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Live Reporting

By Alun Jones

All times stated are UK

  1. Health looms large

    September can be a turbulent month in Cardiff Bay, a month which, in 1999, saw the first censure motion in the Assembly's history.  

    This year, the fact that all three opposition party leaders asked NHS-related questions in the first session of First Minister's Questions after the summer recess set the tone for the new term. Over the next few months, debate over waiting times for NHS treatment, bed-blocking figures and response times of the Welsh Ambulance Service would loom large.

    First Minister
  2. 'I'm bewildered, I'm at a loss'

    The other big devolved area, education, often sees robust debate in the Senedd. 

    A memorable example was when the education minister Huw Lewis exclaimed, "I'm bewildered, I'm at a loss", after being accused of being "deliberately disingenuous" by Conservative Angela Burns over differences in educational achievements in England and Wales.

    Huw Lewis
  3. Controversy over proposed M4 relief road

    A final decision on the proposed M4 relief road will be taken after the election in May. Labour's former environment minister Alun Davies spoke out following the sacking of his colleague Jenny Rathbone, saying: "It is to me astonishing that a government that is committed to reducing poverty, will spend a billion pounds of public money on a project that will have no economic impact on my constituents, and very little economic impact in some of the poorest parts of the country."

    Three of the route options including the black route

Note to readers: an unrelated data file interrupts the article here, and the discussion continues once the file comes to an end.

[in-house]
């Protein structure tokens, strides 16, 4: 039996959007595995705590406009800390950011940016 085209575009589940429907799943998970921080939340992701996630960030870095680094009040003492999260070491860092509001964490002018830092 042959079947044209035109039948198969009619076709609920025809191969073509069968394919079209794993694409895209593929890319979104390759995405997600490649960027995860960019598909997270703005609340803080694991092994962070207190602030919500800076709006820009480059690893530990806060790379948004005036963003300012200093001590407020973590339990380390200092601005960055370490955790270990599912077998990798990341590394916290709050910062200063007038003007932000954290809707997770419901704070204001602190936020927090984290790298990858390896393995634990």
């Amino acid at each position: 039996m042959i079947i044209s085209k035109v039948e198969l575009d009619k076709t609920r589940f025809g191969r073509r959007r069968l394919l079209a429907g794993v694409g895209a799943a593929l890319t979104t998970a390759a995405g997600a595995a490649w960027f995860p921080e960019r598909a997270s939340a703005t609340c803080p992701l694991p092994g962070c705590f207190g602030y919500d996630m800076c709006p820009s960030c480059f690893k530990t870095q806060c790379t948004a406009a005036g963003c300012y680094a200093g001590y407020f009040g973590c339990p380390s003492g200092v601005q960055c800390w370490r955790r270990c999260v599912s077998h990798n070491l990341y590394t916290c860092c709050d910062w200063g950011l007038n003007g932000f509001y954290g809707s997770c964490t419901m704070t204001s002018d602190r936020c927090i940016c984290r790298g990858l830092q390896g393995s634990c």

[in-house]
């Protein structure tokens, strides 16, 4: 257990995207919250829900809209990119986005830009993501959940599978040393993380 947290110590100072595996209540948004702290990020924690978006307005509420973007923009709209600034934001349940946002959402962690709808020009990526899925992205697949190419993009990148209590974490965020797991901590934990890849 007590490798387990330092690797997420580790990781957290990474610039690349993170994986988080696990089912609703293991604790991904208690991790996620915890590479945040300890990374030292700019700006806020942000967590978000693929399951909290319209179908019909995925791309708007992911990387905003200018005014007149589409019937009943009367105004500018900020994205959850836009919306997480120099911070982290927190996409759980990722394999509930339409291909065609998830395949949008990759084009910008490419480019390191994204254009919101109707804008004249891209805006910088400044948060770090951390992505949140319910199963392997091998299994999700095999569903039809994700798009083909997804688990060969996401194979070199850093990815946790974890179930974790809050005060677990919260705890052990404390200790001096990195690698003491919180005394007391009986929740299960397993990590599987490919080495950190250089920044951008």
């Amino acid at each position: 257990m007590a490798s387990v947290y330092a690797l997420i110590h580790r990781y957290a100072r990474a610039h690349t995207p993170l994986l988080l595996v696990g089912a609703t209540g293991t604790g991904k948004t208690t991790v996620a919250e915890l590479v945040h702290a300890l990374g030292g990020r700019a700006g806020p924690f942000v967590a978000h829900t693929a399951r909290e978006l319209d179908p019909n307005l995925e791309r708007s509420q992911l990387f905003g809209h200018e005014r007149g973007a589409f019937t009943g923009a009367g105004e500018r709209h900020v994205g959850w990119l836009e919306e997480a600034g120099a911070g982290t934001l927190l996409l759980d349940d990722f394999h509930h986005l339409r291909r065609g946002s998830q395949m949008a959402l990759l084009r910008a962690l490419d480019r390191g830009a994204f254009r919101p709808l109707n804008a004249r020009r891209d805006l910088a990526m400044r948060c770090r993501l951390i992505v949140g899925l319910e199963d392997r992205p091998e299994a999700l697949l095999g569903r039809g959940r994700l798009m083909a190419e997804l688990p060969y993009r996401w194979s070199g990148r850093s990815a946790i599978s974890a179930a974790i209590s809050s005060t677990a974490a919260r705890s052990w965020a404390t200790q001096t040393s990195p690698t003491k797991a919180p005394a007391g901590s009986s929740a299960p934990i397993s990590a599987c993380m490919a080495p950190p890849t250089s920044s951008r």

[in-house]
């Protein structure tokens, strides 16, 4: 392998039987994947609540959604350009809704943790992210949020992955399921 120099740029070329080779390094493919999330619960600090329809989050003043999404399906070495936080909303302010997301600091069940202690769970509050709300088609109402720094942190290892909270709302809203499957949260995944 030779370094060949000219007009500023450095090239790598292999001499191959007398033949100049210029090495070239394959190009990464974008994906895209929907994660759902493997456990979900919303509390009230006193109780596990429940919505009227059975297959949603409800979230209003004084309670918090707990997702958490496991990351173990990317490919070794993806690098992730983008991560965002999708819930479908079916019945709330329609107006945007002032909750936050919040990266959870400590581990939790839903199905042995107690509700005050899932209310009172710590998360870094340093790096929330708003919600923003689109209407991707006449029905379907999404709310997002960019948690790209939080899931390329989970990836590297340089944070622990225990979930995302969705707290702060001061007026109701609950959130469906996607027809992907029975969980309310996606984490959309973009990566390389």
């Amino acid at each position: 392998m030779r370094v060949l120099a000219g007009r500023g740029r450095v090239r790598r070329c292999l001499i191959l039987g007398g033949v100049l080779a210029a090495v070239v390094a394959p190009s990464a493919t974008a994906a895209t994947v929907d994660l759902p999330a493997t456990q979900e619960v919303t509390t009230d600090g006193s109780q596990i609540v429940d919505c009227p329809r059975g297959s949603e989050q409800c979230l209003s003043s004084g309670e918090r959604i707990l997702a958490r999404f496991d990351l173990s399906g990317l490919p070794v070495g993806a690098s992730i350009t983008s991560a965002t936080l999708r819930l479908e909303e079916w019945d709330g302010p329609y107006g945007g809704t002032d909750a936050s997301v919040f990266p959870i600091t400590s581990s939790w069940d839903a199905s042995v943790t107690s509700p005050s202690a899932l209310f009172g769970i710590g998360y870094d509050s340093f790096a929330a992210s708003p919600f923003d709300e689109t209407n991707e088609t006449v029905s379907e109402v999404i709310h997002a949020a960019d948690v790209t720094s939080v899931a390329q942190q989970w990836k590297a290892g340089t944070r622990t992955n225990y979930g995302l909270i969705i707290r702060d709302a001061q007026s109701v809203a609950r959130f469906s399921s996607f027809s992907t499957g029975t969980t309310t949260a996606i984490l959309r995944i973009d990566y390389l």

4. Committee chair sacked

    The Labour AM Jenny Rathbone was sacked as a committee chair by the first minister after she criticised the Welsh government for spending nearly £20m on M4 relief road plans.   

    The first minister explained that the chair has collective responsibility and is a government appointment.   

    Jenny Rathbone
  5. How many councils?

    In September and October, AMs spent several hours debating the draft Local Government (Wales) Bill, which was designed to help local councils to merge.

    Last year the Williams Commission called for the 22 councils in Wales to be cut by half.  

    Labour has exactly half the votes in the assembly, and needed at least one opposition member to back the plan, or abstain, for the bill to pass.

    Plaid Cymru agreed a deal with the Labour Welsh government to back it.

    No council mergers will now take place before the 2016 assembly election.

    Plaid Cymru said it had stopped Labour's "centralisation agenda" and pledged to let the 22 councils work together as combined authorities.

    The map of local government in Wales today
    Image caption: The map of local government in Wales today
  6. New powers offered to Wales

    Another ongoing topic of debate is the UK government's Draft Wales Bill. The first minister claims the bill would place "new restrictions on the Welsh government's power to legislate" and amounts to an "English veto on Welsh laws".  

    In the 2011 referendum, there was a clear 'Yes' vote on direct law-making powers for the assembly.   

    New powers offered to Wales
  7. Code of Practice for Landlords and Agents

    The draft Code of Practice for Landlords and Agents was approved in November.

    Part 1 of the Housing (Wales) Act 2014 introduces a mandatory registration scheme for private landlords and a requirement for private landlords and agents who carry out letting / management tasks to be licensed.

  8. 'Serious and outstanding concerns' about health board

    The Betsi Cadwaladr University Health Board continues to be scrutinised in the Senedd, having been under the highest possible level of Welsh government intervention since June, for what Health Minister Mark Drakeford called "serious and outstanding concerns" about its leadership.